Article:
You’ve been called by the insurance adjuster who insists you give a recorded statement. He or she wants it now, insinuating that if you don’t do it quickly, then your claim could be denied. His statements are meant to create uncertainty in you. He or she may even insinuate not giving a statement right then, is evidence of trying to hide something or fault on your part.
First thing to understand is there is a difference between how you should respond to your own insurance company and the other guy's insurance company. With your own, at some point you will have to provide a statement. But with the at-fault driver's you are not required to do anything and certainly not immediately.
THERE IS NO REASON TO PROVIDE AN IMMEDIATE RECORDED STATEMENT
Don’t do it; don’t fall for this trick, because postponing the recorded statement will not disqualify you from benefits. Notice I wrote “postpone” because you can’t flat out refuse to give a statement to your own insurance company. At least not if you want to get benefits from your own insurance company. From a practical standpoint, sooner or later you probably should give some sort of a statement to the at-fault party’s insurer. It does not have to be recorded, and it can be written.
THE STATEMENT COULD EVEN BE WRITTEN
Whatever you are doing when you get the call, listen, be polite and then ask for the adjuster’s work hours and contact phone number, saying you’ll call back at a better time.
And if the adjuster asks why now is not convenient, just say because I’m busy. The two of you aren’t friends or family, you have a business relationship, based upon an accident and an insurance claim. It is no more complicated than this.
AFTER YOU PUT THEM OFF, THEN WHAT DO YOU DO?
Well, how about if you take a step back to decide whether you want the help of a lawyer who will help to prepare you for what is likely to be a year or more of the claim's process. Talk it over with your spouse, your friends and your relatives. This is an important decision that should not be taken lightly.
WHAT WOULD A LAWYER DO FOR US?
A lawyer should help you to obtain fair compensation. If you are one of the stubborn people who thinks they don't need the help of counsel, then consider figuring out the rules governing liability and damages in your case. You have to understand liability and while at this time you may not understand all the damages you still have to know how not to create problems for future negotiations. Even I can't know about all the client's damages the week of the accident. Not even the month after the accident. But what I do know, is saying too much and offering the wrong information will lead to problems at a later date.
WHAT DIFFERENCES DO ACCIDENTS HAVE ON THE TYPES OF DAMAGES?
That's hard to say, because as you read this blog, I don’t know what sort of case you have (automobile accident, being injured on someone’s property, motorcycle accident, bus accident, semi-truck accident, ATV, pedestrian, drunk-driver or workers’ compensation to list a few). I'm guessing most of you with serious personal injury took an ambulance to a local emergency room, had some x-rays taken and then did follow-up care. You might need physical therapy or surgery. Most of that doesn't matter for a recorded statement because the focus is on coverage under an insurance policy. And in many cases, "coverage" comes down to fault. Fault subtracts from the value of the case. It never adds.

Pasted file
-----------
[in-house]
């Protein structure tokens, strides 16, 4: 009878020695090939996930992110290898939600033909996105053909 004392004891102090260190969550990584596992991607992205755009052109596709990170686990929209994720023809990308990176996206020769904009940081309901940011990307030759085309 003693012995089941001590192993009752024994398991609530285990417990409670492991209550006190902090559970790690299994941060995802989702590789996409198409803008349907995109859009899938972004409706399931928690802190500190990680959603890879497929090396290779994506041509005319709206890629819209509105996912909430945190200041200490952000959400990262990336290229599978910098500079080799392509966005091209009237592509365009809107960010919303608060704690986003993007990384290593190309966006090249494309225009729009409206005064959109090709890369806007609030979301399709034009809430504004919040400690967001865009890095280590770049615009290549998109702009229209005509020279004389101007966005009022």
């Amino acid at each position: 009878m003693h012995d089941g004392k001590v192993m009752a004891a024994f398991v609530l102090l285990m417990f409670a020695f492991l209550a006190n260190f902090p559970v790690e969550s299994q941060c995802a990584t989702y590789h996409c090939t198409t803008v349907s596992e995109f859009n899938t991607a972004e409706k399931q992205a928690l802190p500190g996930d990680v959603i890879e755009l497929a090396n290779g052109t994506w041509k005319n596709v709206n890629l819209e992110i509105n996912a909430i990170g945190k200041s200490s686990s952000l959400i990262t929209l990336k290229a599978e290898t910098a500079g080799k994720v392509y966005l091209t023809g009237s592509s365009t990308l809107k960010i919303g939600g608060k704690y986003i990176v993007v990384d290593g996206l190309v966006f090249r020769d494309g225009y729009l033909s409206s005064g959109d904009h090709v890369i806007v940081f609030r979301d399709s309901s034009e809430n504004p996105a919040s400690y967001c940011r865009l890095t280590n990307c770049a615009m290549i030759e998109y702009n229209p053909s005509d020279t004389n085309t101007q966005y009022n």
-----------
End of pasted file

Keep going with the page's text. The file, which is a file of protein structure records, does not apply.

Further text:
WHAT ARE THE IMPORTANT ISSUES?
Fault. Breaking the law. Failing to follow the rules-of-the-road. You being at fault is the main issue. If you are not prepared for a discussion about fault, then you are not prepared to give a recorded statement. What I do to prepare my clients, is to talk about what issues the adjuster will think are important. As you can tell this is a critical event in any claim. Fail to say the right things and you lose. Say the wrong things and again, you lose.
And talking too much leads to the past and talking too much about the past leads to saying things the wrong way, which then ... again .... subtracts from the value.
TAKE A BREATH, MAKE DECISIONS ABOUT LEGAL REPRESENTATION AND THEN MAKE A DECISION
Nevertheless, you need to understand what’s involved with how to prove fault in a court of law. No, we don’t want to go to court, but the way not to go to court is to know what needs to be proven in order to avoid it.
FIVE BIG RECORDED STATEMENT MISTAKES
- Talking too much.
- Offering information.
- Not understanding the issues involved with proving liability.
- Not understanding the issues of your damage case.
- Not refreshing your memory about the facts and then guessing while trying to bluff your way through it.
Some of the biggest mistakes I see are staring me right in the face when I read a client’s recorded statement. Off-the-cuff comments made to lighten the situation or an attempt to make the adjuster like you usually do not help explain the situation. Being a comedian will never help. Keep in mind the adjuster is not there to help you, he/she is there to figure out a way to pay you nothing at all, or ... very little. And so anytime the adjuster is being friendly, do not make the mistake of believing they are your friend.
Geico is one of the worst companies to deal with. So, if one of them is the adjuster, you would be wise to hire a lawyer.
If Katrina or I can assist you with a serious personal injury claim, call the office and ask to speak with either of us.
I have set two important videos for you to watch. Watch them both from start to end.
More About Recorded Statements
- Do you have to give the insurance company's adjuster a recorded
- Should I give a recorded statement? | Lombardi Law Firm
- How to prepare for your recorded statement. | Lombardi Law Firm
- Insurance Practices: The injured person's recorded statement
- What's the harm in giving the other guy's insurance company a ...